This article is well worth the read.

Withishness or How do you Predict the Quality of a Teacher?

Image by Joost Swarte
Image by Joost Swarte

For most of the years that I worked as a teacher at the Open Schoolgemeenschap Bijlmer I was a part time coach for new teachers. The goal was to try and help them be a better educator in a new school. I always had the feeling that my input had very little effect: some teachers seemed to get it intuitively, others would never learn. Malcom Gladwell, author of the highly enjoyable The Tipping Point and Blink has written an article for the New Yorker titled Most Likely to Succeed, How do we hire when we can’t tell who’s right for the job?. It partially addresses this question.

He introduces the topic by explaining how difficult it is for scouts to predict which successful college football quarterbacks will be successful in the National Football League (NFL). These scouts have developed different methodologies to select players for the draft, but they haven’t hit on a great predictor yet.

There are certain jobs where almost nothing you can learn about candidates before they start predicts how they how they’ll do once they are hired. So how do we know how to choose in cases like that? In recent years, a number of fields have begun to wrestle with this problem, but none with such profound social consequences as the profession of teaching.

The quality of teachers is highly variable. There is a big difference between the best teachers and bad teachers:

Eric Hanushek, an economist at Stanford, estimates that the students of a very bad teacher will learn, on average, half a year’s worth of material in one school year. The students in the class of a very good teacher will learn a year and a half’s worth of material. That difference amounts to a year’s worth of learning in a single year. Teacher effects dwarf school effects: your child is actually better off in a “bad” school with an excellent teacher than in an excellent school with a bad teacher. Teacher effect are also much stronger than class-size effects. You’d have to cut the average class almost in half to get the same boost that you’d get if you switched from an average teacher to a teacher in the eighty-fifth percentile.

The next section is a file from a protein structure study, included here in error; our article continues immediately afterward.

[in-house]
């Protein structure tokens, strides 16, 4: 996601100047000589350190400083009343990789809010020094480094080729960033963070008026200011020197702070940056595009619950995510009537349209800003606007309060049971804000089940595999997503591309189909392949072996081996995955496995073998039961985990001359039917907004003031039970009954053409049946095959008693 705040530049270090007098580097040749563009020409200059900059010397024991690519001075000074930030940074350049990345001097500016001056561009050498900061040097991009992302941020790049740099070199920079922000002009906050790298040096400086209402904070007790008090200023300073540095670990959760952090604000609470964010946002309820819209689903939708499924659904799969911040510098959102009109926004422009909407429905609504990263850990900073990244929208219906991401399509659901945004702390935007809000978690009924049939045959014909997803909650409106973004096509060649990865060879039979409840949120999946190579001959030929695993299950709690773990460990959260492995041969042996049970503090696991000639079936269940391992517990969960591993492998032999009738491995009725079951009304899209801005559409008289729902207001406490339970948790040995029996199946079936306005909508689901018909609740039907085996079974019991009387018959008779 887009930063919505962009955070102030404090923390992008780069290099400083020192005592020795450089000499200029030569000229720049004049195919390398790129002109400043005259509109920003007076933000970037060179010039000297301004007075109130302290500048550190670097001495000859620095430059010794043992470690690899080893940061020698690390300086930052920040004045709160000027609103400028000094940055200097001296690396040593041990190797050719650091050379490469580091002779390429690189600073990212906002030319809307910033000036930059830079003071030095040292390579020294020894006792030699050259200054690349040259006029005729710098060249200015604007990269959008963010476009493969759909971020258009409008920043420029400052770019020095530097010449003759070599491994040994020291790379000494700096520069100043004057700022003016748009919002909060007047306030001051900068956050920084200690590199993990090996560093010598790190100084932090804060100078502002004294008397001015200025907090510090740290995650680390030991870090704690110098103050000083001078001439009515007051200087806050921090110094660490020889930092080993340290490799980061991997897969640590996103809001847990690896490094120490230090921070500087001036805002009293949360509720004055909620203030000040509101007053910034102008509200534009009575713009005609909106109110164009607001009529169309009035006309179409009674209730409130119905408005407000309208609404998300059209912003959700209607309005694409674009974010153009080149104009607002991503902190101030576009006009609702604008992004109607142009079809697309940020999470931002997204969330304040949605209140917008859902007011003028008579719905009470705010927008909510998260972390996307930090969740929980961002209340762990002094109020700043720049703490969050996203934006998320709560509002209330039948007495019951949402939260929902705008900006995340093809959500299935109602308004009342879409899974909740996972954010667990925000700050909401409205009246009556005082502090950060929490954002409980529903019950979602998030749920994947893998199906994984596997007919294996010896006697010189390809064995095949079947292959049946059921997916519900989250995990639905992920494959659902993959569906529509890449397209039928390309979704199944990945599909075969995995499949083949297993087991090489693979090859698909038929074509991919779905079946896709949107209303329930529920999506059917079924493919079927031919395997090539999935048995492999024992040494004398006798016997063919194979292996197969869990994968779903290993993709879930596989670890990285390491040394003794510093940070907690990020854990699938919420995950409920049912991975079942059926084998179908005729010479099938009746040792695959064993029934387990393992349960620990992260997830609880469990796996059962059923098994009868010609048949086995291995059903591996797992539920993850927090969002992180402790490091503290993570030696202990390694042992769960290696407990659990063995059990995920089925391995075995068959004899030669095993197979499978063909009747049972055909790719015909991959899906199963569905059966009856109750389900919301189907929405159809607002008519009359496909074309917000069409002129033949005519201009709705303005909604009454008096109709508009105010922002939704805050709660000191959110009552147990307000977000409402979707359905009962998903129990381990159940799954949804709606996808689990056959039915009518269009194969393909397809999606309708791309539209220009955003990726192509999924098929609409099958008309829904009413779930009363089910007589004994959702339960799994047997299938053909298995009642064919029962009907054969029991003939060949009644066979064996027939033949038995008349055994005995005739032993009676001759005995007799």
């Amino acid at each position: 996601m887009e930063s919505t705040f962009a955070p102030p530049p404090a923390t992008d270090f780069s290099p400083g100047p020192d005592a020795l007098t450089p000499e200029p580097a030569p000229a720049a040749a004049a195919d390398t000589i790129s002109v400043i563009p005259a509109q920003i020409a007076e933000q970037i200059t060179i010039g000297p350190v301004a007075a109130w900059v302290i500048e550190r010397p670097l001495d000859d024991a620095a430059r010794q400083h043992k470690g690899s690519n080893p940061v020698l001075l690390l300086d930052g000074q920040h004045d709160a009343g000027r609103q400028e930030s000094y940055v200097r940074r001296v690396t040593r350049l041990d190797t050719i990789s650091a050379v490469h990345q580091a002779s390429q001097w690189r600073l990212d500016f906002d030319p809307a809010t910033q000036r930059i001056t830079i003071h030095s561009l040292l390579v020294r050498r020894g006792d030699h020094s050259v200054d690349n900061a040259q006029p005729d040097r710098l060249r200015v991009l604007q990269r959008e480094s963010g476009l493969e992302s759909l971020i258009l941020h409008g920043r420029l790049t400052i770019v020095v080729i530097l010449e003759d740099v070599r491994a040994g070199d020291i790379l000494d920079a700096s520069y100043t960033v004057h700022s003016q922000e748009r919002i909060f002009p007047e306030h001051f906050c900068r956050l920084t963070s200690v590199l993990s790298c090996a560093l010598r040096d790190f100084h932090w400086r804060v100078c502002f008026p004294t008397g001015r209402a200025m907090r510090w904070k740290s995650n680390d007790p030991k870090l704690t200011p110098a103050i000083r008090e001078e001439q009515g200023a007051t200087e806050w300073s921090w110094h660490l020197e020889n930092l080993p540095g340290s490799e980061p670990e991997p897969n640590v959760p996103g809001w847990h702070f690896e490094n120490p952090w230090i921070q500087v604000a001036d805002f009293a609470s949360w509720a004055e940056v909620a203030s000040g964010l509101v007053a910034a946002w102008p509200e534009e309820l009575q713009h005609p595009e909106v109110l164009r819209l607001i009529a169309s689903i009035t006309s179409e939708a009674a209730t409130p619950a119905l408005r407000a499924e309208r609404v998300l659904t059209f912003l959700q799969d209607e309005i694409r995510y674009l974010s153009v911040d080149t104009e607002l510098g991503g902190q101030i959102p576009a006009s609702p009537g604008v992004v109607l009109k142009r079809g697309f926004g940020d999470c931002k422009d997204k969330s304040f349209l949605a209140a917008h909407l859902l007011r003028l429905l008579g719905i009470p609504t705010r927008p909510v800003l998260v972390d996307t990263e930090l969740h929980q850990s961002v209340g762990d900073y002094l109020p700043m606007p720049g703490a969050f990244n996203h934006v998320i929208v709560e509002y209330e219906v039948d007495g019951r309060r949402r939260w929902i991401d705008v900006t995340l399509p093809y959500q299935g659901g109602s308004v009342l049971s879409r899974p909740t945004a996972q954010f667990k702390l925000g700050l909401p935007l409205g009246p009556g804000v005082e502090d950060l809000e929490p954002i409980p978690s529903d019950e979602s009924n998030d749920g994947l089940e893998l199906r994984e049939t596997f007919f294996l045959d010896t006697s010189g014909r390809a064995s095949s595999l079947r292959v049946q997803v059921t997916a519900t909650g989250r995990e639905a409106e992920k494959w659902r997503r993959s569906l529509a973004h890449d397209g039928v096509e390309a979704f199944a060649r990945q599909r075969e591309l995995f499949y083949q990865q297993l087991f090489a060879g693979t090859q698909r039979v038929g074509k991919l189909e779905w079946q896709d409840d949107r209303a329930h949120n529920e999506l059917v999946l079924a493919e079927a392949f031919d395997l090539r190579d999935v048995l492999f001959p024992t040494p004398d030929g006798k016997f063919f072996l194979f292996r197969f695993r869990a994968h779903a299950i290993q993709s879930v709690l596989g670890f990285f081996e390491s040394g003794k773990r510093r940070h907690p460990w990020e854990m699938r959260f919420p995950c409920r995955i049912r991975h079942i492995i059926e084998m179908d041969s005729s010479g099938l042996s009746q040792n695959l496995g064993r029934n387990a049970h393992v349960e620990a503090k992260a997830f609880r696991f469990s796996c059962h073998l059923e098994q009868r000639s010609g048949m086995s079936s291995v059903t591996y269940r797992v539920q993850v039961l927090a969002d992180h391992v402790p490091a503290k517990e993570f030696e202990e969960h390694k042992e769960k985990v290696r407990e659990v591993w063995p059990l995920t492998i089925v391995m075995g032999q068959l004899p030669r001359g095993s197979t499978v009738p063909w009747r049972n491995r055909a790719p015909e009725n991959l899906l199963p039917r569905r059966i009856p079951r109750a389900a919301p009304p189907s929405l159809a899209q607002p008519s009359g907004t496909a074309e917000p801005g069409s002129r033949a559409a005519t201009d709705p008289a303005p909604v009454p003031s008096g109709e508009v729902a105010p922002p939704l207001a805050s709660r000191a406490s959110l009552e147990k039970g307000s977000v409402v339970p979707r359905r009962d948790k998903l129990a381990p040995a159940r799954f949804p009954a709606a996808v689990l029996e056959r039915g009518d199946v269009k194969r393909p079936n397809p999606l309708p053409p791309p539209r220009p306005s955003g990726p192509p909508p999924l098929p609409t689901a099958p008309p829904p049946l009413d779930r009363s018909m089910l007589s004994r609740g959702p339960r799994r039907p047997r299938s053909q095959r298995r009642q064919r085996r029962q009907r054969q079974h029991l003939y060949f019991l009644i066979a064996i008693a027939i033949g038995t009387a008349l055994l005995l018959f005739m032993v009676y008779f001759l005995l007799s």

Bob Pianta is doing research by taping teachers as they explain things and interact with a class. They then closely watch these tapes and try to extract the competencies of a great teacher.

Educational-reform efforts typically start with a push for higher standards for teachers – that is, for the academic and cognitive requirements for entering the profession to be as stiff as possible. But after you’ve watched Pianta’s tapes, and seen how complex the elements of effective teaching are, this emphasis on book smarts suddenly seems peculiar. [..]
A group of researchers [..] investigated whether it helps to have a teacher who has earned a teaching certification or a master’s degree. Both are expensive, time-consuming credentials that almost every district expects teachers to acquire; neither makes a difference in the classroom. Test scores, graduate degrees and certifications – as much as they appear related to teaching prowess – turn out to be about as useful in predicting success as having a quarterback throw footballs into a bunch of garbage cans.

Koumin did research into desist behaviour (stopping some kind of misbehaviour). He found that teachers need to have an ability which he calls “withisness” which he defines as:

“[..] a teacher’s communicating to the children by her actual behavior (rather than by verbally announcing: ‘I know what’s going on’) that she knows what the children are doing, or has the proverbial ‘eyes in the back of her head’.” It stands to reason that to be a great teacher you have to have withishness. But how do you know whether someone has withisness until she stands up in front of a classroom of twenty-five wiggly Janes, Lucys, Johns, and Roberts and tries to impose order?